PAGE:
Ever check out the blog Daily Serving? It's really an excellent blog, offering up a different Contemporary artists everyday for your consumption. They have great taste, those guys at Daily Serving, they really do.
You ought to check it out, see who they profiled today... it's really worth a gander, a real barometer of who's hot....
That's just my completely unbiased two-cents anyway.
I can't believe I let them slip through my fingers. I missed Wolf Parade playing at Variety Playhouse last night. Instead I spent the evening cleaning my bathroom. I guess that's what happens to those who are sluggish in buying their tickets. The repercussions are not for the faint of heart (it required a lot of bleach). The tragedy of it... my band t-shirt collection is starting to look a little inadequate.
And so as a feeble substitute for all the fun foe-toes of the show I ought to be posting, here is a video of the very excellent "I'll Believe In Anything." Just close your eyes and pretend it's being sung to you live.
Small town Madison, Georgia never ceases to amaze, which may be due in part to Angela Nichols, Gallery Coordinator extraordinaire for the Madison-Morgan Cultural Center.
"Untitled (Glam)" 2008 - Pine, paint, and tinsel
Who put together "Glitz Practice," selected works by artists Tobin Hines and Mike Chapman. The show made excellent use of the large three-room gallery space, incorporating sculpture, drawing, photography, painting, installation, and even a bit of glass work. Each room housed a different series of work by each artist, while upholding a sense of light-hearted amusement throughout.
Tobin Hines "Untitled #2" 2008 Graphite on paper
There's something about these drawings by Hines I find incredibly appealing.
"Untitled #2" 2008 Graphite on paper
Can't quite put my finger on it... but these drawings seem just undone enough to engage the viewer completely. It would have been easy to over work these but the artist leaves it to the viewer's mind to fill in the blanks, creating a nice contrast between what is actually seen and what is mentally inferred.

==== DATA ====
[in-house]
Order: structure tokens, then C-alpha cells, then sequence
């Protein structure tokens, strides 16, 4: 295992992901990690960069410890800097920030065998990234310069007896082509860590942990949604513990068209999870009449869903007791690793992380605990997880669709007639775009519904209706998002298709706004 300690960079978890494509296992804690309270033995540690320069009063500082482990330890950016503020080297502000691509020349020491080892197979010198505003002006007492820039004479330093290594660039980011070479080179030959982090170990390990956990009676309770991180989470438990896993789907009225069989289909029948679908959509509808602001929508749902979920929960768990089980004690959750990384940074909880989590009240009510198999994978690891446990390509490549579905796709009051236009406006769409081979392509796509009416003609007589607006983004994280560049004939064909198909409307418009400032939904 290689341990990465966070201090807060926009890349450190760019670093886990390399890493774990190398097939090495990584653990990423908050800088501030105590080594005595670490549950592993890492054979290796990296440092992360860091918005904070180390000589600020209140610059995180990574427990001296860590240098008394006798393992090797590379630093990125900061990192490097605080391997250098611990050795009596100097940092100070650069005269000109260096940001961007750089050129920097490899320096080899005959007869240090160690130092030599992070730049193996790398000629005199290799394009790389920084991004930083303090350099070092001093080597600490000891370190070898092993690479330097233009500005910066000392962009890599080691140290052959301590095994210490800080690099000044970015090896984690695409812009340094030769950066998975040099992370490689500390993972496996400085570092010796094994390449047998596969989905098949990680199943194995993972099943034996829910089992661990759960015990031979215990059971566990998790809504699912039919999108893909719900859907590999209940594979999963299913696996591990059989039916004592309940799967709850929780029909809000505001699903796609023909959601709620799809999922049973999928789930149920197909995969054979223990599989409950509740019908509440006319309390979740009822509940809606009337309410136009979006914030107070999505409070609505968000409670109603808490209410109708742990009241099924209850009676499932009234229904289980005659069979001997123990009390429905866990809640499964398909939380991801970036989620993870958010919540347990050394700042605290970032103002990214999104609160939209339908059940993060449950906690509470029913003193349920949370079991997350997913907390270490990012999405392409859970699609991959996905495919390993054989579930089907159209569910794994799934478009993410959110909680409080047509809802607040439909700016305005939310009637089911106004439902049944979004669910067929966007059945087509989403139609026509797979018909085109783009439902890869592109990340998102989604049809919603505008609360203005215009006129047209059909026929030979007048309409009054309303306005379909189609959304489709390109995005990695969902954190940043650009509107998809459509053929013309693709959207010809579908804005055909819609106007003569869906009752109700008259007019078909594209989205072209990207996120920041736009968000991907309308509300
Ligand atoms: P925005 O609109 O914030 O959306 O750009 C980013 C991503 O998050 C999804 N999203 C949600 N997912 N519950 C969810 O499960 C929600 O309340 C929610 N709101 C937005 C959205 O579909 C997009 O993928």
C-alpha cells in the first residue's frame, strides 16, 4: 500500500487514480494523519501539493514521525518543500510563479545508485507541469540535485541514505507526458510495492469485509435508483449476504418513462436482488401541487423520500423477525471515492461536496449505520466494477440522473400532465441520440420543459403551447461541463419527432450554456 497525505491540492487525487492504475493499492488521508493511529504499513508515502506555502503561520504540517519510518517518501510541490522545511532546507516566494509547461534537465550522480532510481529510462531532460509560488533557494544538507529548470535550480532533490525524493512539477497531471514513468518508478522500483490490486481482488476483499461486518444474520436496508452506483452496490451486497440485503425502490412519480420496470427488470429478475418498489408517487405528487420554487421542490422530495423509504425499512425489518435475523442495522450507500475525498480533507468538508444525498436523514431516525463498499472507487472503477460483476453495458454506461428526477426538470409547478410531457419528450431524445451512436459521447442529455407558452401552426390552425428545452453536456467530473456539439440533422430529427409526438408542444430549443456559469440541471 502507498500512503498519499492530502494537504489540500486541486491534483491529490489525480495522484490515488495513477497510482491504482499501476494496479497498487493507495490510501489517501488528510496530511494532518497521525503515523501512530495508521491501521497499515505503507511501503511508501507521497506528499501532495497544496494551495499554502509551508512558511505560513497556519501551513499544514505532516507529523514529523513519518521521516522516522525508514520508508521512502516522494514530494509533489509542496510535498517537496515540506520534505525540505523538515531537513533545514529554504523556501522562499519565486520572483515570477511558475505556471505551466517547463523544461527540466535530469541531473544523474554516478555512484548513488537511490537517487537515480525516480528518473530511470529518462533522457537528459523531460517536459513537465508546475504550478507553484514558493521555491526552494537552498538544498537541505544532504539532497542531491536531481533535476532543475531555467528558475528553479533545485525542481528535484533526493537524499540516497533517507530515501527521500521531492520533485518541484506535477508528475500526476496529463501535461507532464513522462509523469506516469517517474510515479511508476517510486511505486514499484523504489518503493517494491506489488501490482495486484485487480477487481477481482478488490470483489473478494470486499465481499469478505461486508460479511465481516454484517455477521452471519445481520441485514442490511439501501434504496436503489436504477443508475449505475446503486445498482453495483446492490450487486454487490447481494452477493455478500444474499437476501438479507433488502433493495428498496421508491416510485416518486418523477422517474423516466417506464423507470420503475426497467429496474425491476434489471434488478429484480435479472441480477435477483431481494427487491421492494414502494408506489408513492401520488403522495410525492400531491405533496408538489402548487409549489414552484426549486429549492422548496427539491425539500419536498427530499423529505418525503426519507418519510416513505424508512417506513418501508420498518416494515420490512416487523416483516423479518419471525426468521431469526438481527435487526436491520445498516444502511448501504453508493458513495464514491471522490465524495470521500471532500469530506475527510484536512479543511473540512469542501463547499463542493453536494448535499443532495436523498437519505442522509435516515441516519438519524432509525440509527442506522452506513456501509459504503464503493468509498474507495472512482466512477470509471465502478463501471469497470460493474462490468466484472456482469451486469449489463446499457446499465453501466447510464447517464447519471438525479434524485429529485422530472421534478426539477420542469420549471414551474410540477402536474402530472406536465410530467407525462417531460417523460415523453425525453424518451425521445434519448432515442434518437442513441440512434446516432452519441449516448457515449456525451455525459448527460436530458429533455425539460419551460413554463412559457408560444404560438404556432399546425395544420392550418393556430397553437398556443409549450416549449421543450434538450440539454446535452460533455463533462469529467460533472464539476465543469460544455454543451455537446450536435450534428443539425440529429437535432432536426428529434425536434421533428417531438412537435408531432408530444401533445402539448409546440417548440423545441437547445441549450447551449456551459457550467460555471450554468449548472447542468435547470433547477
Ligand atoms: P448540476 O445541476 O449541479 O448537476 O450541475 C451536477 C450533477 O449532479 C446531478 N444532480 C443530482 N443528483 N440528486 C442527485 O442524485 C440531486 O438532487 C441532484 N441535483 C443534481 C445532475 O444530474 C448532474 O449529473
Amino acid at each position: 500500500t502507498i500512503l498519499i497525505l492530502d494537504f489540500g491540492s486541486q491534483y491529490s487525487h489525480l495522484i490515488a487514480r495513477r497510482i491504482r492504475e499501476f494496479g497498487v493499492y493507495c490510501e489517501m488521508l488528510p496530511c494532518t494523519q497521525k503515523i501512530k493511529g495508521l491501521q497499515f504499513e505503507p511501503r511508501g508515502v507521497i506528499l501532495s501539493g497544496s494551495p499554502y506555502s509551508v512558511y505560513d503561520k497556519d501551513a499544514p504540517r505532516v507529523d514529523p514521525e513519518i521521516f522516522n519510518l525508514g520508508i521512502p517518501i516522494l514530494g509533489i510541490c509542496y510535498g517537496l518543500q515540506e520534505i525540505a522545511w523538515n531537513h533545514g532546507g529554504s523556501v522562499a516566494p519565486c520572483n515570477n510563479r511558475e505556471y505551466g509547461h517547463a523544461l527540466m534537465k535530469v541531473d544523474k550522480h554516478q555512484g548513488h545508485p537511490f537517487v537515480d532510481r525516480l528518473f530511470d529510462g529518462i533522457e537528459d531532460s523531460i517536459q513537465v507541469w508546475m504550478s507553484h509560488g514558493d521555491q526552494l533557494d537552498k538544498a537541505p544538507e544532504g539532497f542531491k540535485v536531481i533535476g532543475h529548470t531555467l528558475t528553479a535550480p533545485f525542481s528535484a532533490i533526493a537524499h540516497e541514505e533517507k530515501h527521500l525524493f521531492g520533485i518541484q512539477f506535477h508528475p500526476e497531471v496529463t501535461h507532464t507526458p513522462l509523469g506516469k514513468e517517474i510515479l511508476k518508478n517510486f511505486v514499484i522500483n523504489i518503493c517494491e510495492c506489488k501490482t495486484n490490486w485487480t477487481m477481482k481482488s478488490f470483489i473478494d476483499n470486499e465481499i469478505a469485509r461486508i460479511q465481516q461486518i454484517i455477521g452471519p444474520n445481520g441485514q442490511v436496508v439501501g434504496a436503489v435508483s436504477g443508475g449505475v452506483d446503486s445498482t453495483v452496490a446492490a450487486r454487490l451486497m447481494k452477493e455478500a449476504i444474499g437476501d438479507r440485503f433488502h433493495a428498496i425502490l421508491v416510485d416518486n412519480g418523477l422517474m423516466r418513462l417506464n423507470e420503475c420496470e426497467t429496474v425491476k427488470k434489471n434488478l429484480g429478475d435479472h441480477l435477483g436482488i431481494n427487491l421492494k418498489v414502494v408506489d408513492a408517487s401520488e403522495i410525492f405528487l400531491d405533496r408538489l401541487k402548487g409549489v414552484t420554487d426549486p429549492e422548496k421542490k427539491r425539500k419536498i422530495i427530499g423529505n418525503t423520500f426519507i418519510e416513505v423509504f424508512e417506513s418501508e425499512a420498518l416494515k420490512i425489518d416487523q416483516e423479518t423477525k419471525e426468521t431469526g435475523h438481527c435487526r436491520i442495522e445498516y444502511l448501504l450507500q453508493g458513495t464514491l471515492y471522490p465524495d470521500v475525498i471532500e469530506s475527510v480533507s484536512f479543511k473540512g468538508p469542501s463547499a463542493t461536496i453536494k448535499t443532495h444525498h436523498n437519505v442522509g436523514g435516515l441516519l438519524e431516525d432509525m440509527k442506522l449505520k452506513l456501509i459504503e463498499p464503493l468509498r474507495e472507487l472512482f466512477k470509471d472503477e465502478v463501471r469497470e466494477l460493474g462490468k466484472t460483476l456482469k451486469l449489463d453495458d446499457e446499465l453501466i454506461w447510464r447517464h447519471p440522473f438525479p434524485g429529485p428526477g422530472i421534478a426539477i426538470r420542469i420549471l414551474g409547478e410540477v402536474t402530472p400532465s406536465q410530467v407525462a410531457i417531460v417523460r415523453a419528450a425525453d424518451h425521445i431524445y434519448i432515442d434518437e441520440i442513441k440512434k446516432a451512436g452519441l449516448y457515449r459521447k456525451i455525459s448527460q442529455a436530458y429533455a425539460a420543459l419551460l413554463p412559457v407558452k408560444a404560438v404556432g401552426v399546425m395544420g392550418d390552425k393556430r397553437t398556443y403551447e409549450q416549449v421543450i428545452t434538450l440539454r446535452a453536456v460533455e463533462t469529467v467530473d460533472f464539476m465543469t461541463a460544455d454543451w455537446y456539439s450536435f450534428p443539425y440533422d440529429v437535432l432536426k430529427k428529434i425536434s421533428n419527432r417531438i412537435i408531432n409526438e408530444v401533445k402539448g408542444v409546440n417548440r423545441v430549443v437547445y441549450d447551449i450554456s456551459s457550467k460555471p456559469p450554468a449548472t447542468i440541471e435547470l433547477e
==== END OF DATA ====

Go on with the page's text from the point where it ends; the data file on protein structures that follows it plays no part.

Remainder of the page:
Mike Chapman "Pink Wall" 2008 - Photograph
The drawings are paired with Chapman's photographs, which come across as equally reduced in detail, eliminating the extraneous.
"TV" 2008 - Photograph
But again the gutting of the image leaves room for the viewer's own thoughts. Chapman is purposefully photographing isolated objects, attempting to remove artistic artifice and deliver a suspiciously straightforward image.
"Bed" 2008 - Photograph
("Bed" and "Pink Wall" above read almost like punctuations of color within the series of work but again Chapman is not attempting to create an image any more flamboyant than the actual subject matter. While the photographs do have an "atmospheric" quality it is almost as if Chapman is saying "the jokes on you, all I did was photograph a wall.")
"Phone" 2008 - Photograph
But if the images are blunt in subject, they are not so sincere. The composition lingers somewhere between candid and staged and the artist's decision to photograph this object, in this particular environment, leaves enough unanswered questions to keep the viewer curious and guessing.
"Untitled (plates of food)" 2008 - Photography
Chapman continues this with a series of photographs of food on plates, but unlike the previous series, these indeed can be reduced to shape and color. Mystery is discarded for amusement and through presentation gives a second, slightly more nauseating look, at food for consumption.
Remember the game where you had to figure out "Which of these doesn't belong?"
"Untitled (plates of food)" - detail
No, not this one, I was referring to the photo of the empty plate...
Chapman's photographs of food are paired with Tobin's recreation of various bumper stickers into painted wood panels and sandblasted mirrors.
Tobin Hines "The Universe White" 2008 - mm on panel, sandblasted glass
Again, the pairing of the artist's works is spot on, Hines pokes fun at the silly slogans that reduce people's opinions and attitudes to catch -phrases much as Chapman reduces food portraits to something as nutritious as Pop Tarts, I mean, Pop Art.
"The Universe White" 2008 - mm on panel, sandblasted glass
Tobin Hines "Untitled" - detail
I have mixed feelings about the presentation of these paintings. Sign design (and graffiti) are all the rage in Contemporary art these days, but it seems that one must go a step further than enlarging and duplicating text by hand to get a greater point across. Why not duplicate via a commercial process? The hand painted look begins to resemble Folk Art but is that an appropriate association?
Tobin Hines "Untitled" - detail
The grouping of so many on one wall does make the one-liners seem all the more idyllic and childish but by removing them from the public sphere of automobile bumpers, they become more homespun hanging on a museum wall.